CenturyLink can assist with FERPA compliance by providing any combination of IT services – Cloud, Managed Services and Colocation.
The Family Educational Rights and Privacy Act (FERPA) is a federal law that that protects the privacy of student education records and affords parents the right to:
When a student turns 18 years old, or enters a postsecondary institution at any age, the rights under FERPA transfer from the parents to the student (“eligible student”). The FERPA statute is found at 20 U.S.C. § 1232g and the FERPA regulations are found at 34 CFR Part 99.
CenturyLink can assist with FERPA compliance by identifying and providing the right blend of IT services—Cloud, Managed Services and Colocation. From a single capable and reliable provider with integrated and optimized solutions to multiple IT infrastructure models, CenturyLink can align technology capabilities with the needs of your business. Choose from individual offerings, co-managed, or fully-managed solutions based on your business priorities; CenturyLink enables your organization to meet FERPA requirements.
It is important to keep in mind that FERPA may not be the only statute governing your planned migration to the cloud. In each specific situation, it’s necessary to take into consideration any additional applicable federal and individual state data privacy laws, such as Healthcare Insurance and Portability and Accountability Act (HIPAA) and Payment Card Industry Data Security Standard (PCI-DSS) that may contain more stringent requirements for data protection than FERPA.
FERPA does not prohibit the use of cloud computing solutions for the purpose of hosting education records, rather, FERPA requires states to use reasonable methods to ensure the security of their information technology (IT) solutions. As noted in the amendments to the FERPA regulations, "the Federal Government itself is moving towards a model for secure cloud computing. Regardless of whether cloud computing is contemplated, States should take care that their security plans adequately protect student data, including PII from education records, regardless of where the data are hosted” (Family Educational Rights and Privacy, Final Rule, 76 Federal Register 75612 [December 2, 2011]).
FERPA permits a local education agency (LEA) or a school to disclose, without prior written consent, PII from education records to a contractor, consultant, volunteer, or other party to which the LEA or school has outsourced institutional services or functions (including IT functions) if the LEA or school meets certain conditions. The Department of Education commonly refers to this exception to the requirement of consent in FERPA as the “school official” exception. The “school official” exception sets forth the three conditions that the LEA or PTAC-FAQ-8, June 2012 (revised July 2015) school must meet to outsource institutional functions. Specifically, the outside party must:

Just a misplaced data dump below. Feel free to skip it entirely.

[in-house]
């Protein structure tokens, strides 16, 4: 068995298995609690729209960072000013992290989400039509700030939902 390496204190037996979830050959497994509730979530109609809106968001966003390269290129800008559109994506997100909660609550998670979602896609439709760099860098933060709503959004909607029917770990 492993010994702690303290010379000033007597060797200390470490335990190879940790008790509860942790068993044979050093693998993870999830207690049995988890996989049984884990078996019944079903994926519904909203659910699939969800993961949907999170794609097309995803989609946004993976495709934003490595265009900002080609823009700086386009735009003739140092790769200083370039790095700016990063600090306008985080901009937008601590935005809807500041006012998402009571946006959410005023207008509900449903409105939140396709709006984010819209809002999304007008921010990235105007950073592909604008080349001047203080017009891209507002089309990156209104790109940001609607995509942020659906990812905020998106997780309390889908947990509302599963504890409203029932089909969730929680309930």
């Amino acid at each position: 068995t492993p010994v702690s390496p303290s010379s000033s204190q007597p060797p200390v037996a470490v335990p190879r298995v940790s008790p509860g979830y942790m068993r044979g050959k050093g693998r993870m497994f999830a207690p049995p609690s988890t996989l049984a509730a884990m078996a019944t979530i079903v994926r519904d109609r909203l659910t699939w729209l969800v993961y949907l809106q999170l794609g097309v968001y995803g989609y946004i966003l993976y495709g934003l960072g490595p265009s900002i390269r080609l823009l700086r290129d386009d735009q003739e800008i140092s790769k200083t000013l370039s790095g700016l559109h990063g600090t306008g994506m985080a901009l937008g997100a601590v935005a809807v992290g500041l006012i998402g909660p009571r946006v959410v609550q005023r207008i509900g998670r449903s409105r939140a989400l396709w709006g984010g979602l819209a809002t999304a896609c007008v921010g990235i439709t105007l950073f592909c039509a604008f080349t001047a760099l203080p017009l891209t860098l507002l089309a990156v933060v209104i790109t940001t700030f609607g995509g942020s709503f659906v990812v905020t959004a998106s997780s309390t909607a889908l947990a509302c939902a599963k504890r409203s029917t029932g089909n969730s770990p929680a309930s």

When the entity desiring to outsource its IT functions is a state education agency (SEA), rather than an LEA or a school, the school official exception does not apply. SEAs may rely on the audit or evaluation exception at 34 CFR §§99.31(a)(3) and 99.35 of the FERPA regulations to outsource IT functions. While outsourcing IT functions would not traditionally be considered an audit or evaluation, the Department of Education recognizes that the size and scope of state longitudinal data systems may necessitate outsourcing IT functions, and believes that the use of this exception is appropriate in this instance.
FERPA makes no distinctions based on State or international lines. However, transfers of PII from education records across international boundaries, in particular, can raise legal concerns about the Department of Education’s ability to enforce FERPA requirements against parties in foreign countries. It is important to keep in mind that for a data disclosure to be made without prior written consent under FERPA, the disclosure must meet all of the requirements under the exceptions to FERPA’s general consent requirement.
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